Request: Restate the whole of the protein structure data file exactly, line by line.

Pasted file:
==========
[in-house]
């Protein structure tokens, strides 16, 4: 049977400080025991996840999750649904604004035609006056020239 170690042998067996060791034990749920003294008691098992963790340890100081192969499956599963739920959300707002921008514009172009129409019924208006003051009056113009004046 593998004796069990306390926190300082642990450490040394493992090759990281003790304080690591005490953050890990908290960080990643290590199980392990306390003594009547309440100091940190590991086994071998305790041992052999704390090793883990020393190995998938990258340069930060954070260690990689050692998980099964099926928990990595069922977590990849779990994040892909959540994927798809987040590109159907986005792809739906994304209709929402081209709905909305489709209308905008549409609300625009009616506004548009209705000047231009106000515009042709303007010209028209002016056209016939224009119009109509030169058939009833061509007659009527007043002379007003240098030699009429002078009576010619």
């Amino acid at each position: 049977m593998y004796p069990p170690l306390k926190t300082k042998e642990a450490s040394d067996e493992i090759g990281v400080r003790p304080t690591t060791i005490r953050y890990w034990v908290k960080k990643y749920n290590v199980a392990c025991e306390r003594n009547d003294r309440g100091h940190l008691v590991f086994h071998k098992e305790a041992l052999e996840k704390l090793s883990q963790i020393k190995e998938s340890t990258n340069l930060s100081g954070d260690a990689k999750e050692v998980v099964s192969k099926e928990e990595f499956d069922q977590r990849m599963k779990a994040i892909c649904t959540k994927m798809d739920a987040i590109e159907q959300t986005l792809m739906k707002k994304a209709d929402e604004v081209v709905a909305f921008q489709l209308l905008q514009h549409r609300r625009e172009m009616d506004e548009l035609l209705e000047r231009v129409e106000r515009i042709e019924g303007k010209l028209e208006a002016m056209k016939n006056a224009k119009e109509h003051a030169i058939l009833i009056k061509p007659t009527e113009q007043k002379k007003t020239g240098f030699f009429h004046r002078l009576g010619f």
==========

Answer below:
[in-house]
């Protein structure tokens, strides 16, 4: 049977400080025991996840999750649904604004035609006056020239 170690042998067996060791034990749920003294008691098992963790340890100081192969499956599963739920959300707002921008514009172009129409019924208006003051009056113009004046 593998004796069990306390926190300082642990450490040394493992090759990281003790304080690591005490953050890990908290960080990643290590199980392990306390003594009547309440100091940190590991086994071998305790041992052999704390090793883990020393190995998938990258340069930060954070260690990689050692998980099964099926928990990595069922977590990849779990994040892909959540994927798809987040590109159907986005792809739906994304209709929402081209709905909305489709209308905008549409609300625009009616506004548009209705000047231009106000515009042709303007010209028209002016056209016939224009119009109509030169058939009833061509007659009527007043002379007003240098030699009429002078009576010619």
């Amino acid at each position: 049977m593998y004796p069990p170690l306390k926190t300082k042998e642990a450490s040394d067996e493992i090759g990281v400080r003790p304080t690591t060791i005490r953050y890990w034990v908290k960080k990643y749920n290590v199980a392990c025991e306390r003594n009547d003294r309440g100091h940190l008691v590991f086994h071998k098992e305790a041992l052999e996840k704390l090793s883990q963790i020393k190995e998938s340890t990258n340069l930060s100081g954070d260690a990689k999750e050692v998980v099964s192969k099926e928990e990595f499956d069922q977590r990849m599963k779990a994040i892909c649904t959540k994927m798809d739920a987040i590109e159907q959300t986005l792809m739906k707002k994304a209709d929402e604004v081209v709905a909305f921008q489709l209308l905008q514009h549409r609300r625009e172009m009616d506004e548009l035609l209705e000047r231009v129409e106000r515009i042709e019924g303007k010209l028209e208006a002016m056209k016939n006056a224009k119009e109509h003051a030169i058939l009833i009056k061509p007659t009527e113009q007043k002379k007003t020239g240098f030699f009429h004046r002078l009576g010619f």